Technology has its ups and downs. It can both enhance and undermine how we live a good life. For example, technology has allowed us to spread awareness of issues around the globe and urged people around the globe to think more openly and critically.
However technology has lead to loss of experiences of the world at large, real life interactions, higher rates of obesity and being overweight, loss of privacy and deprivation fitness.
It depends on how technology is used in order for it to enhance or undermine our ability to live a good life.
Callicle's would have supported the increasing use of technology because it demonstrates power and status. Technology helps us climb up the social latter in this day and age so from Callicle's viewpoint technology would enhance our ability to live a good life.
Socrates would believe technology undermines our ability to lead a good life if it distracts us from the most important things in life and the most important questions we must ask.
I believe that technology enhances our ability to live a good life according to Callicles because he believes that to live a good life, we must be self-indulgent and do the things that help to fulfill our desires. If one of your desires in life is to be happy, then technology can do this by allowing you to view, access and participate in things using technology.
Socrates would argue that technology would undermine our ability to live a good life because unless it involves giving back to the community then it would not be beneficial at all.
A counter argument would be that it can help the community by making any polls to vote for new leaders and it also gives knowledge/understanding of any issues in the media through the internet.
In the link posted below, the author believes that it would undermine the ability to live a good life because technology is consuming us.
Counter arguments could be that if we were being consumed by technology, then everyone wouldn't have any knowledge to do anything for themselves so we would pretty much be living our life being able to do nothing at all. This is false because with the inventions of the newer models of smart phones, a human being must have to develop the concept of the model.
Technology is neutral addition to our lives, as it can be used for enhancing OR for undermining purposes towards living a good life, and also can be perceived both ways.
For example, the introduction of mobile phones meant that we were able to conveniently call somebody to ask for a desperate favour instead of travelling all the way to their location. This would be an enhancing purpose.
However, the undermining perspective of this would be that phones would also give us the inclination toward falling into convenient and lazy behaviour patterns such as calling someone that lives just down the street for a fairly trivial purpose. An alternative to this situation would be to walk down the street and visit them, because some might argue that to maintain direct social contact in our personal relationships is more necessary for the good life than calling them over the phone. If one was to fall into the lazy behaviour pattern, they may eventually become unfulfilled because of their lack of direct social contact, which may mean they are then living a "bad life".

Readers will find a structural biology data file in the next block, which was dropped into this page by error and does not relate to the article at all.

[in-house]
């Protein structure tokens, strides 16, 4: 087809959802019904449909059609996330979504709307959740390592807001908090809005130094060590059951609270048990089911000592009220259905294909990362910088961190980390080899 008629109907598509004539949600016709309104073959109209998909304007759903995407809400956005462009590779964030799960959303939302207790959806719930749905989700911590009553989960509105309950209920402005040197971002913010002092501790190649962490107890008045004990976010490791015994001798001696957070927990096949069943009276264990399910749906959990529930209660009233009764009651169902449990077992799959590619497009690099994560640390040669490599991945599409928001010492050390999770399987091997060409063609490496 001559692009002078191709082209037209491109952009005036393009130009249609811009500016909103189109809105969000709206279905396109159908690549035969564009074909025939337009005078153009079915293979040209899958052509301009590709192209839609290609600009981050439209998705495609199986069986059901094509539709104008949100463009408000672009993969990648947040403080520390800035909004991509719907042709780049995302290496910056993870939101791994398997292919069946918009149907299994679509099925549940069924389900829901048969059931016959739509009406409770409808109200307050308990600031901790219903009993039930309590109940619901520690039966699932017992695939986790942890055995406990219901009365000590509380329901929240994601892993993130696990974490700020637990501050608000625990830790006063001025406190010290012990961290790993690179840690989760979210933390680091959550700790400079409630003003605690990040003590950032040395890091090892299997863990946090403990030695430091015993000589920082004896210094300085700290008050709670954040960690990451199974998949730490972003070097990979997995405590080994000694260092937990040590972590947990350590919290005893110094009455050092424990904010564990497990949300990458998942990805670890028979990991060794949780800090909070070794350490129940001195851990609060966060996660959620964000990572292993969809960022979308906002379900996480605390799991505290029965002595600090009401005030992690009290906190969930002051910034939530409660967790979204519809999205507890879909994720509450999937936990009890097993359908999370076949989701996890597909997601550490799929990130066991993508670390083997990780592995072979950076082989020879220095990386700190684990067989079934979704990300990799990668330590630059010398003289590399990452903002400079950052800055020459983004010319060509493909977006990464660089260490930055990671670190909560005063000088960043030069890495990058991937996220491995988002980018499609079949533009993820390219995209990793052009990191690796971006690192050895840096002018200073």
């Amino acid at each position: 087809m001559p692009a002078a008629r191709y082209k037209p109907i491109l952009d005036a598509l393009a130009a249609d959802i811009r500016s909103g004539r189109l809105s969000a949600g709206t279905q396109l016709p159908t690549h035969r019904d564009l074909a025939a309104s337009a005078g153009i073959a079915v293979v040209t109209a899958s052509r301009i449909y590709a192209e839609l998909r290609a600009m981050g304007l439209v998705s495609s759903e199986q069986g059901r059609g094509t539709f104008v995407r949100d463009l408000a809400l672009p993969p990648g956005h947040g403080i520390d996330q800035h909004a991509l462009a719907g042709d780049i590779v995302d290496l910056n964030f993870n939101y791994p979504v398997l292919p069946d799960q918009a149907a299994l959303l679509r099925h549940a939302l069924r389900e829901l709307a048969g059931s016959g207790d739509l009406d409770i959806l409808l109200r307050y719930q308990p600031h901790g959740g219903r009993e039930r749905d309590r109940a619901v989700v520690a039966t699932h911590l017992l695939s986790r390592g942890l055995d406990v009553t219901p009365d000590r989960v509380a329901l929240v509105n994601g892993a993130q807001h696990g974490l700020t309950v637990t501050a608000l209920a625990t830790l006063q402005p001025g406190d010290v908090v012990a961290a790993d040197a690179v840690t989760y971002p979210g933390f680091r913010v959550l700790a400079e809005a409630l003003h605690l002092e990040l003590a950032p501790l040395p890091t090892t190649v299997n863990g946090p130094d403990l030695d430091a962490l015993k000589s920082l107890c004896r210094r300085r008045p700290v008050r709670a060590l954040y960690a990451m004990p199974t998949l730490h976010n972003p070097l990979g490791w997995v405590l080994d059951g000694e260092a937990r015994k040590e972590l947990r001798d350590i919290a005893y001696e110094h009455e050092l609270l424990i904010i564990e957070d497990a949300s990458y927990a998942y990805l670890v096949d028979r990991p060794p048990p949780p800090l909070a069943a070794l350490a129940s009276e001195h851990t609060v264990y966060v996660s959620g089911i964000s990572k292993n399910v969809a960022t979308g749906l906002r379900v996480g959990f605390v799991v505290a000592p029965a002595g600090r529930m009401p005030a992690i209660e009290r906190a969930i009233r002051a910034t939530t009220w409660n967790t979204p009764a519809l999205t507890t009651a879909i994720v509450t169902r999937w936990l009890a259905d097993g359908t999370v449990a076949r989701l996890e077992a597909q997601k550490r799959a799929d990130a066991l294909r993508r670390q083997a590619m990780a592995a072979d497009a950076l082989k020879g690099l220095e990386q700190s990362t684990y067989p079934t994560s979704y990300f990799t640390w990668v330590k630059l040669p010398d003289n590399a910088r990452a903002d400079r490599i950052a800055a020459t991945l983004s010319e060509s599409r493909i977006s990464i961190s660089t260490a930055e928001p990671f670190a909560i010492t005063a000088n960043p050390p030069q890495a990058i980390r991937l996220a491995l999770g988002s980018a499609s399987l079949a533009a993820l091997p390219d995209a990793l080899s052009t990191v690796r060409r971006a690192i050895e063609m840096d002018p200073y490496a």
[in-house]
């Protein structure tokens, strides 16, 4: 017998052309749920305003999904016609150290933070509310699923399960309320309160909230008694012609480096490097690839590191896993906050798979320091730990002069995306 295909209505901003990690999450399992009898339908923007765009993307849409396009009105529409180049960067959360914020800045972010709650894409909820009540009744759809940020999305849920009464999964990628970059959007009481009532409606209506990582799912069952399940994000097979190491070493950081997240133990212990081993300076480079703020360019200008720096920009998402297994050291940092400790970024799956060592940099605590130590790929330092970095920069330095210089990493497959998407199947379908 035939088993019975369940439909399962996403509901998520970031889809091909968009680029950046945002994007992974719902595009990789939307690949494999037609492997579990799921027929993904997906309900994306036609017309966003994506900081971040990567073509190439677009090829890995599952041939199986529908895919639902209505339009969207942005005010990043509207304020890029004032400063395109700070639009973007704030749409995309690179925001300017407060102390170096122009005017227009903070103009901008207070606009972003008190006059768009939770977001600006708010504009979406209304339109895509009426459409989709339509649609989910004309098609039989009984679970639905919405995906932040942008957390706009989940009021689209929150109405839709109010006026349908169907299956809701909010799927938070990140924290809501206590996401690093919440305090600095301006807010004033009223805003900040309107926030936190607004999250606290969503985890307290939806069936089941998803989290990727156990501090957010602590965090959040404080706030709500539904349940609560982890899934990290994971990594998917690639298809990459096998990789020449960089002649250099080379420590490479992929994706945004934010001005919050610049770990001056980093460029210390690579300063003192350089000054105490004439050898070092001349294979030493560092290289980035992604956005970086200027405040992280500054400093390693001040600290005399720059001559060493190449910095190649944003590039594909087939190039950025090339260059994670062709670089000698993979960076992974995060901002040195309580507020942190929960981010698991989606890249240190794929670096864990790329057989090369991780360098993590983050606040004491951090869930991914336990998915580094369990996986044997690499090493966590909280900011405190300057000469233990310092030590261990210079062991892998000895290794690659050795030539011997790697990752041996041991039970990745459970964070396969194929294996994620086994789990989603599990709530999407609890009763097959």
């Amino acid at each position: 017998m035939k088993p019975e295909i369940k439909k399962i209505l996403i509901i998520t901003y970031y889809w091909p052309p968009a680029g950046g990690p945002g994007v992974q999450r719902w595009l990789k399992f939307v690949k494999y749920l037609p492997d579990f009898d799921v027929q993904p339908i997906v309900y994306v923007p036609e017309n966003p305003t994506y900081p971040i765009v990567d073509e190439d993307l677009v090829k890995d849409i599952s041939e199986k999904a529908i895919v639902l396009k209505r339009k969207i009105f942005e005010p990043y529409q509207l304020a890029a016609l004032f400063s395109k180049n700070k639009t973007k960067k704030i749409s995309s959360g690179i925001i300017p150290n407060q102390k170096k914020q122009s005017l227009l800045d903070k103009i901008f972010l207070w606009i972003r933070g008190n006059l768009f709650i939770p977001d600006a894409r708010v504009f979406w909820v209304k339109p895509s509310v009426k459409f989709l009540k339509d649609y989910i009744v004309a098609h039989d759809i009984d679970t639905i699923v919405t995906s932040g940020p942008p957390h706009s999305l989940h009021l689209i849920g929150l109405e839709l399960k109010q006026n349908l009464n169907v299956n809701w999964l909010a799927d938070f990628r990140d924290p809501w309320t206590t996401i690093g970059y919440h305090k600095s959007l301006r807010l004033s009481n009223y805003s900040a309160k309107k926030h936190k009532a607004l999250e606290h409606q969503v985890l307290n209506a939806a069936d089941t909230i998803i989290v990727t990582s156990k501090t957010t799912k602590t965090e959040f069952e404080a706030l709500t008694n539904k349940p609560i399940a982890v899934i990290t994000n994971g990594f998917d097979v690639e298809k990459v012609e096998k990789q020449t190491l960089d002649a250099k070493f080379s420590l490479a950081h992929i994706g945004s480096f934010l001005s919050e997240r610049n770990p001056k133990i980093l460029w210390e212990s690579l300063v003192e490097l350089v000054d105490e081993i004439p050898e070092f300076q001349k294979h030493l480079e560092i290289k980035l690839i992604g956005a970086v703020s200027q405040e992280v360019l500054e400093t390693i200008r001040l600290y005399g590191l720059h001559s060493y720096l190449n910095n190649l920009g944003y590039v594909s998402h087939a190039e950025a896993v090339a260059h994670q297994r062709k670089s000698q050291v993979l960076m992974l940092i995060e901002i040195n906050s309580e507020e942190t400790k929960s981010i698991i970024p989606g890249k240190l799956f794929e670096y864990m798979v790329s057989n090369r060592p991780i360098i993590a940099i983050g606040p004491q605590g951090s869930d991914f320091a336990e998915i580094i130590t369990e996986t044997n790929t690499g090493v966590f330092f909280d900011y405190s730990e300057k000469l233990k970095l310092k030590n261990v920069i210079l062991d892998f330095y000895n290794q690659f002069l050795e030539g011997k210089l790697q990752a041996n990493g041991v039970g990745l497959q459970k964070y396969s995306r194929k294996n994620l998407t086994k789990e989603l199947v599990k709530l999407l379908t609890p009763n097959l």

The introduction of technology in our lives is neither a definite enhancement or a definite undermining of our ability to live a good life, as there are both enhancing and undermining purposes for the same piece of technology. This means that the living of the good life lies in the choice of the one using the technology. - Johnny
depending on what a persons viewpoint on what a good life is depends on their answer to this question. if a persons viewpoint was that you need to be happy in order to live a good life and technology was what made you happy, which is also basically what Callicles says, then of course technology would be the thing enhancing your ability to live a good life. Opposite to this, if you view a good life as being self-disciplined, like Socrates, then people who are addicted to technology cannot be living a good life, therefore meaning that technology is undermining their ability to live the good life.
my homie callicles, or, as I call him, C-Dog, says it enhances the good life as he is a very egotistic man who is not necessarily ignorant of other people' interests, or "downsides", to him, but rather is interested in his own interests, or "the better". Therefore, i believe if there is a contentious question such as this, then Callicles would see the good side of it, the benefiting side.
I believe that technology enhances the ability of living the good life, but it does not enhance our ability to live the good life. We can live a good life without technology, in it's modernly accepted context, being mobile phones, televisions and computers.
Technology enhances one's ability to live a good life, as it opens up avenues to expand profits, which in turn result in finances which can be used by an individual to further their happiness (and thus the good life) especially if following Callicles' beliefs. However, with technology constantly expanding, it is just a matter of time until technology will begin to undermine the experience of good life. Meaning that Socrates notion of self-restraint is still invalid, but has more relevance in terms of restraining technology.